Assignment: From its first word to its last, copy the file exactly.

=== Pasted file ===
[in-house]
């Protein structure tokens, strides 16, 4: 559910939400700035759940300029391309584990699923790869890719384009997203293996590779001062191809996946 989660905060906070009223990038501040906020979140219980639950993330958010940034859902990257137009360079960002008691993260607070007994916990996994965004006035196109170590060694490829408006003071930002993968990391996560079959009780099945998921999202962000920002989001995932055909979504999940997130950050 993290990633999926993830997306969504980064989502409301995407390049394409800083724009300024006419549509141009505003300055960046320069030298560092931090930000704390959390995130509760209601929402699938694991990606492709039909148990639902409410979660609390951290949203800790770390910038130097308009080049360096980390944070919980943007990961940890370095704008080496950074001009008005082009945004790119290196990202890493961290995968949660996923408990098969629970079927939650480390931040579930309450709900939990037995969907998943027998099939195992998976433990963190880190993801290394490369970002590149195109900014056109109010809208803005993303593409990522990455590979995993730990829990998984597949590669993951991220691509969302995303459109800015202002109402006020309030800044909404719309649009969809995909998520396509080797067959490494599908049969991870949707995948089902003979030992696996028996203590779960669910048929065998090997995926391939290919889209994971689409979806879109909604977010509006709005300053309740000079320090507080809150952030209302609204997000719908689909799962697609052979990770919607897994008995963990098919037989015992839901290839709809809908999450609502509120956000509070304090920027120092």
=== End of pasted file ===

[in-house]
């Protein structure tokens, strides 16, 4: 559910939400700035759940300029391309584990699923790869890719384009997203293996590779001062191809996946 989660905060906070009223990038501040906020979140219980639950993330958010940034859902990257137009360079960002008691993260607070007994916990996994965004006035196109170590060694490829408006003071930002993968990391996560079959009780099945998921999202962000920002989001995932055909979504999940997130950050 993290990633999926993830997306969504980064989502409301995407390049394409800083724009300024006419549509141009505003300055960046320069030298560092931090930000704390959390995130509760209601929402699938694991990606492709039909148990639902409410979660609390951290949203800790770390910038130097308009080049360096980390944070919980943007990961940890370095704008080496950074001009008005082009945004790119290196990202890493961290995968949660996923408990098969629970079927939650480390931040579930309450709900939990037995969907998943027998099939195992998976433990963190880190993801290394490369970002590149195109900014056109109010809208803005993303593409990522990455590979995993730990829990998984597949590669993951991220691509969302995303459109800015202002109402006020309030800044909404719309649009969809995909998520396509080797067959490494599908049969991870949707995948089902003979030992696996028996203590779960669910048929065998090997995926391939290919889209994971689409979806879109909604977010509006709005300053309740000079320090507080809150952030209302609204997000719908689909799962697609052979990770919607897994008995963990098919037989015992839901290839709809809908999450609502509120956000509070304090920027120092």